Every decision is risky business. Selecting the best time to stop and act is crucial. When Microsoft prepares to introduce Word 2020, it must decide when to quit debugging and launch the product. When a hurricane veers toward Florida, the governor must call when it’s time to stop watching and start evacuating. Bad timing can be ruinous. Napoleon learned that the hard way after invading Russia. We face smaller-consequence stopping decisions all the time, when hunting for a better parking space, responding to a job offer or scheduling retirement.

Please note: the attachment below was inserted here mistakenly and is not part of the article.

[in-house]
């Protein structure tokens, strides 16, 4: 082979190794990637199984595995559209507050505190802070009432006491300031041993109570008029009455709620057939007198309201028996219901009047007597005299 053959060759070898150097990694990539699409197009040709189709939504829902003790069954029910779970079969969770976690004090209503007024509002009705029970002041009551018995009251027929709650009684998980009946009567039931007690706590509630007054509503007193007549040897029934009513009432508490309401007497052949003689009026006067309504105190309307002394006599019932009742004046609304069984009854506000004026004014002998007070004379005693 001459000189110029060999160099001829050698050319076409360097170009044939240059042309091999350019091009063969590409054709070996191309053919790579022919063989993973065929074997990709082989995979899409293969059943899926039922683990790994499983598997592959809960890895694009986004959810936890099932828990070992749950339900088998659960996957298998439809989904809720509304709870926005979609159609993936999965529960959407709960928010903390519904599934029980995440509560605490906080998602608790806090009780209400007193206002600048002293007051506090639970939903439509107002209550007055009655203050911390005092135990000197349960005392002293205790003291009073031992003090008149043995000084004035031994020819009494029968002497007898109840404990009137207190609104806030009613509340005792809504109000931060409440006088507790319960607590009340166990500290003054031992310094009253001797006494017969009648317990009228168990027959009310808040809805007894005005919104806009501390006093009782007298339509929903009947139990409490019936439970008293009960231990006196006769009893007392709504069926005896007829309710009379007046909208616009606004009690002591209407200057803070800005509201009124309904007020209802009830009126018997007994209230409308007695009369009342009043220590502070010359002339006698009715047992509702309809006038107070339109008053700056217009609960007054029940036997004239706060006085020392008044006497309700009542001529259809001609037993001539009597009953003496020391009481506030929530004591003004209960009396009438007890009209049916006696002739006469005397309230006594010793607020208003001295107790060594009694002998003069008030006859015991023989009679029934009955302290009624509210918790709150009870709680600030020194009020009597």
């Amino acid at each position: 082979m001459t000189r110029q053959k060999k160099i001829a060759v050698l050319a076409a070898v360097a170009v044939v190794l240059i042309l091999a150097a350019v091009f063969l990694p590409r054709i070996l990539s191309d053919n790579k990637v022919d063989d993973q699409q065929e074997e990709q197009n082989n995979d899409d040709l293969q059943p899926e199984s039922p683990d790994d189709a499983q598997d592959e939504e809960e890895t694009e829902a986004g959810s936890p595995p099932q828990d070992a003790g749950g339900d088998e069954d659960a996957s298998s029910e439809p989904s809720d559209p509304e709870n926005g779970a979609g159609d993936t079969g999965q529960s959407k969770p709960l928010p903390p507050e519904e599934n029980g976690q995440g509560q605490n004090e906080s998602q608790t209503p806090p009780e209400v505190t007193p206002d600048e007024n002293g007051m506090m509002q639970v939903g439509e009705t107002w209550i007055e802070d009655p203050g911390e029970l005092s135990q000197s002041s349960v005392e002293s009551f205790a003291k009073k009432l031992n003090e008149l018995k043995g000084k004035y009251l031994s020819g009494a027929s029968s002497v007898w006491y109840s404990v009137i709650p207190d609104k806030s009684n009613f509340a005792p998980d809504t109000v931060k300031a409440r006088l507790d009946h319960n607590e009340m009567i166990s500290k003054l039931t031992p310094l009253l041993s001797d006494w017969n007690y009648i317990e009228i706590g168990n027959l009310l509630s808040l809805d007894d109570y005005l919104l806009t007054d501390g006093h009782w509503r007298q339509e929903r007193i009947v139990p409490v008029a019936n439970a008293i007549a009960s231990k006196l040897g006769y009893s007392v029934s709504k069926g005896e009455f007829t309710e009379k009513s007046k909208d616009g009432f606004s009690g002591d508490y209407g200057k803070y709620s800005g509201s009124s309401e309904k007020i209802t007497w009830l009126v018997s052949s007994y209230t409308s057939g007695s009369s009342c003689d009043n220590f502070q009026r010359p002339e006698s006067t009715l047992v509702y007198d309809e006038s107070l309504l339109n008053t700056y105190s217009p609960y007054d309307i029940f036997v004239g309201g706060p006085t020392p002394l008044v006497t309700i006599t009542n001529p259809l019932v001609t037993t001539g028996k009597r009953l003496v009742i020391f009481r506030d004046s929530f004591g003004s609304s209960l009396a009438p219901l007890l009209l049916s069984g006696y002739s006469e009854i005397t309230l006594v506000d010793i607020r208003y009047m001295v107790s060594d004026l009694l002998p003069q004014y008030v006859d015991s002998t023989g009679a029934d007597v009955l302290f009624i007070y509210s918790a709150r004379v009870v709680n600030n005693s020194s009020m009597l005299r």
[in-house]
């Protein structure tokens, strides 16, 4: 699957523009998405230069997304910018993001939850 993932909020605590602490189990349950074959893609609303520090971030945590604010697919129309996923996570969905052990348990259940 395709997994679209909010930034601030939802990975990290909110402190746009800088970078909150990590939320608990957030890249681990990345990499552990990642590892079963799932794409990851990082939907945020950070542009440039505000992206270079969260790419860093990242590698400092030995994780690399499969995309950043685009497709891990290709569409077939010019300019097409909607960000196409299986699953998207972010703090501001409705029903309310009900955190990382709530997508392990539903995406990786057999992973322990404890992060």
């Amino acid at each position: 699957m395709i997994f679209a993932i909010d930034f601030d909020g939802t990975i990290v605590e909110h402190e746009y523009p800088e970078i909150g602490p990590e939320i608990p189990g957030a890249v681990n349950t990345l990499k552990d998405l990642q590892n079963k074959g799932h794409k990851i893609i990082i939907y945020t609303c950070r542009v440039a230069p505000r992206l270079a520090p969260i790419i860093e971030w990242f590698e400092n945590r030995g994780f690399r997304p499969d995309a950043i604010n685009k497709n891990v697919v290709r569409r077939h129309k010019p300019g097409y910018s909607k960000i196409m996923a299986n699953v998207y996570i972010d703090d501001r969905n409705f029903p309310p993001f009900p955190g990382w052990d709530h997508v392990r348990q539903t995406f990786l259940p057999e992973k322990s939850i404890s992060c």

The basic framework of all these problems is the same: A decision maker observes a process evolving in time that involves some randomness. Based only on what is known, he or she must make a decision on how to maximize reward or minimize cost. In some cases, little is known about what’s coming. In other cases, information is abundant. In either scenario, no one predicts the future with full certainty. Fortunately, the powers of probability sometimes improve the odds of making a good choice.